Do you like to shoot portraits or candids? There’s no right answer. And, your answer might say a lot about your psychological makeup.
There are all sorts of portraits, of course. Highly setup shoots — with specially built sets with models dressed and made up as though on a Hollywood set — are on one extreme. Then, on the opposite side are really candid portraits, which may be nothing more than snapshots.
For today’s discussion, I’m not referring to candid snapshot portraits. I’m talking about true candids that capture an event without the person knowing it, which is often the hallmark of Street Photography.
I have two examples for your consideration. I shot the bottom photograph first. Then, I struck up a conversation with the folks. Turned out that Mika and I met somewhere in the past, at some Austin photography event, most likely. I then created a rather casual, candid portrait of Mika, her husband Beto, and her friend Mark. Nothing much more than a snapshot, really.
I like the street photography style better. That’s what really makes me happy. Are you an Observer or Director? I definitely skew to the observer side.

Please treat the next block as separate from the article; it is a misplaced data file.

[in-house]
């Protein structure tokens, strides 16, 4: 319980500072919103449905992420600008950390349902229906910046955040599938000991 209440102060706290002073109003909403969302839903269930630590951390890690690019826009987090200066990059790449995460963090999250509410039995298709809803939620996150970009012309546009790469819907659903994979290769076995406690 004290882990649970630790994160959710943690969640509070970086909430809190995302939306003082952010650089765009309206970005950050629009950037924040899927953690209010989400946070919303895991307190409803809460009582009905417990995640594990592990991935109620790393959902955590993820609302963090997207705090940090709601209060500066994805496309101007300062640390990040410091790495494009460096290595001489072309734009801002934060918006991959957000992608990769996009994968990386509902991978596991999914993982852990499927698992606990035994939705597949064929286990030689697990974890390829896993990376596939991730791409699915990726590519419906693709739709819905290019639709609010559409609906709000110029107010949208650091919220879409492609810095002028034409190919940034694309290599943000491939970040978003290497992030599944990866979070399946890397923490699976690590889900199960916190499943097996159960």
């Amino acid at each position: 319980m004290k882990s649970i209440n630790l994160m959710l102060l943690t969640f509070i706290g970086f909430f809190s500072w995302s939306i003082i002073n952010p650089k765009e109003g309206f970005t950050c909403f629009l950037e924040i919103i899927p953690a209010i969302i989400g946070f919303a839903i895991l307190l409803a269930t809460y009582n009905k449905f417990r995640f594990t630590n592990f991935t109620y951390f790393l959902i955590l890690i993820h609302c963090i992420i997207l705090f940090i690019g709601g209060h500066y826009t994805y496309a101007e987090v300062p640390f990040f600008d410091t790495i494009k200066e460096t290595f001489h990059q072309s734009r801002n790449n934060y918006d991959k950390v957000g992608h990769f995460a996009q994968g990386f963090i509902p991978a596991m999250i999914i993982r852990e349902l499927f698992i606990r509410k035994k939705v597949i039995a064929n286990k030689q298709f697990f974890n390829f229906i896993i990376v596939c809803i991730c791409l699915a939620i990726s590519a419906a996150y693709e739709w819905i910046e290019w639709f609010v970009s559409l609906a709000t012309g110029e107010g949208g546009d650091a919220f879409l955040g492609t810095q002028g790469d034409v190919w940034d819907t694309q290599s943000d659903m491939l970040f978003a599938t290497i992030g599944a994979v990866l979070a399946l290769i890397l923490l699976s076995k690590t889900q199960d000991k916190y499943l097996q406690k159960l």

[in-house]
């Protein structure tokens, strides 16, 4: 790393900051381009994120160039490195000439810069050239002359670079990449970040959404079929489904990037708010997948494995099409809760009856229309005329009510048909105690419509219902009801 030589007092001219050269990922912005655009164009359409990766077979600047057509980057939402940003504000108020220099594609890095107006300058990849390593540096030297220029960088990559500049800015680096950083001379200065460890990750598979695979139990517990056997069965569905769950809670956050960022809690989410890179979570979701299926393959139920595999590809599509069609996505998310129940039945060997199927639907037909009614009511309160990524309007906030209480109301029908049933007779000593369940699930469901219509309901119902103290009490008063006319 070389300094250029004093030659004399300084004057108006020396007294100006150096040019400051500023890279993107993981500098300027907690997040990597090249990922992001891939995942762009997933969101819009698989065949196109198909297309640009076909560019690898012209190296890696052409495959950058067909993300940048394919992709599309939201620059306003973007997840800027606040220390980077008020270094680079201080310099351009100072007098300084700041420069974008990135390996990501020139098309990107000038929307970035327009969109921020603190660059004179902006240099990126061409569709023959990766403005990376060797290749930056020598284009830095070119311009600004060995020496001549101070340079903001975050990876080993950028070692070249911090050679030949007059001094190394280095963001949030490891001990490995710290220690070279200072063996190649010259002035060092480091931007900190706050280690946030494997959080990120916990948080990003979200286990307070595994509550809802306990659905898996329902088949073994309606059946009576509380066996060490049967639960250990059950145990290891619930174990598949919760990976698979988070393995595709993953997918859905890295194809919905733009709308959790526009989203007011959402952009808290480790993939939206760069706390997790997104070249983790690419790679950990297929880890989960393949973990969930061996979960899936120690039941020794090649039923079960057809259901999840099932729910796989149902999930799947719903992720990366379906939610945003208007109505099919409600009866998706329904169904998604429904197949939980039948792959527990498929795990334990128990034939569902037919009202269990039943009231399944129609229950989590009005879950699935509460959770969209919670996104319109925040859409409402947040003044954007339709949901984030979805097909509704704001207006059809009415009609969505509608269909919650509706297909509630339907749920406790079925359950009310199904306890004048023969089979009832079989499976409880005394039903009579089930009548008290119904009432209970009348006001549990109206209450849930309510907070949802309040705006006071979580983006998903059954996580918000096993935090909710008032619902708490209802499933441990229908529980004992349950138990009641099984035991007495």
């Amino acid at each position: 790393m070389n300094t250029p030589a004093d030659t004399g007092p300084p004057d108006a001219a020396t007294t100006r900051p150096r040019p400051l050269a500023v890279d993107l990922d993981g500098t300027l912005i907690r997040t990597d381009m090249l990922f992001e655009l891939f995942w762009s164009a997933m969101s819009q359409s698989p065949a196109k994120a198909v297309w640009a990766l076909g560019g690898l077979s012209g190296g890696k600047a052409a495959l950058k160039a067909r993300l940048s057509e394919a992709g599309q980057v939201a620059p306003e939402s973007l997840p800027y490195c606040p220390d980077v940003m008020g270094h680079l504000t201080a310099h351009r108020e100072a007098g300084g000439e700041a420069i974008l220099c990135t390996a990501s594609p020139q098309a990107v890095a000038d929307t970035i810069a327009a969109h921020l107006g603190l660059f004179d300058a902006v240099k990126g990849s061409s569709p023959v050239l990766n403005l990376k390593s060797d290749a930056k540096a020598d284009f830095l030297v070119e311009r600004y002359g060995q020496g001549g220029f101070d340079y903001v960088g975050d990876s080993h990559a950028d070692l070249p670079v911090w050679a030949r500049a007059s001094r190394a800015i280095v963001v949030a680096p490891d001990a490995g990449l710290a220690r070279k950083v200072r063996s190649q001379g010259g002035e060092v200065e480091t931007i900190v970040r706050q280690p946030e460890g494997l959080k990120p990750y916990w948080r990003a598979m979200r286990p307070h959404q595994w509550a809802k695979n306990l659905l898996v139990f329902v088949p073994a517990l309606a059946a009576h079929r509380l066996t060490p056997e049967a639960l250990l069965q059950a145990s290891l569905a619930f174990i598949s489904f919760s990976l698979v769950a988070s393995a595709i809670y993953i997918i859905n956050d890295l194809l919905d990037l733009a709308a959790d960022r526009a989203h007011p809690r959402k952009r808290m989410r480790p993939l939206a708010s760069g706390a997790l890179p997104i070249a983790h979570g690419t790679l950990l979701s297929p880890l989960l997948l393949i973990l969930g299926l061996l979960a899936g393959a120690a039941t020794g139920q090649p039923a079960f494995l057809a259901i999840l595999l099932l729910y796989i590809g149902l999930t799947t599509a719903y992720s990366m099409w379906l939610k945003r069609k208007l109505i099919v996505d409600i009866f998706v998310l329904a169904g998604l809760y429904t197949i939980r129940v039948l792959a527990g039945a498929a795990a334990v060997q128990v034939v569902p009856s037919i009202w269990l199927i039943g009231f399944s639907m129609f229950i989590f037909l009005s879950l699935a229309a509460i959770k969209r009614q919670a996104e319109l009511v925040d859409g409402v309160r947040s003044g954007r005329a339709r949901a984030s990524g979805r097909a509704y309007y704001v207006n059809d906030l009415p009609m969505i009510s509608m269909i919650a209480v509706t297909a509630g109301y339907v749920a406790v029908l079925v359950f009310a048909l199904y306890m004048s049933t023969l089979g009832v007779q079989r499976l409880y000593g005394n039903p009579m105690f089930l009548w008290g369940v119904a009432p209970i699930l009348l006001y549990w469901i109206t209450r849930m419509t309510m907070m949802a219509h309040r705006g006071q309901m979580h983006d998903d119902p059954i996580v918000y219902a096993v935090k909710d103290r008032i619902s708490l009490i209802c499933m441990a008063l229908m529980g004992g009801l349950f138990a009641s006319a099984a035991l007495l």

Even when I create portraits, they tend to be casually done. I even prefer to use ambient light, rather than setup additional man-made lighting. I eschew formality and revel in the casual. Is it because I’m lazy? Perhaps. However, I once thought I would prefer a highly structured approach but surprised myself. In an art class, I gravitated towards the abstract rather than the highly precise perspective drawing.
So, my thesis. Your approach and the style of photography you like, may give key insights into your psychological makeup. I gravitate most towards found objects and candid street photography. While I can appreciate the effort and artistry of a tightly controlled portrait, it doesn’t quite stir my heart as a random, unplanned capture.
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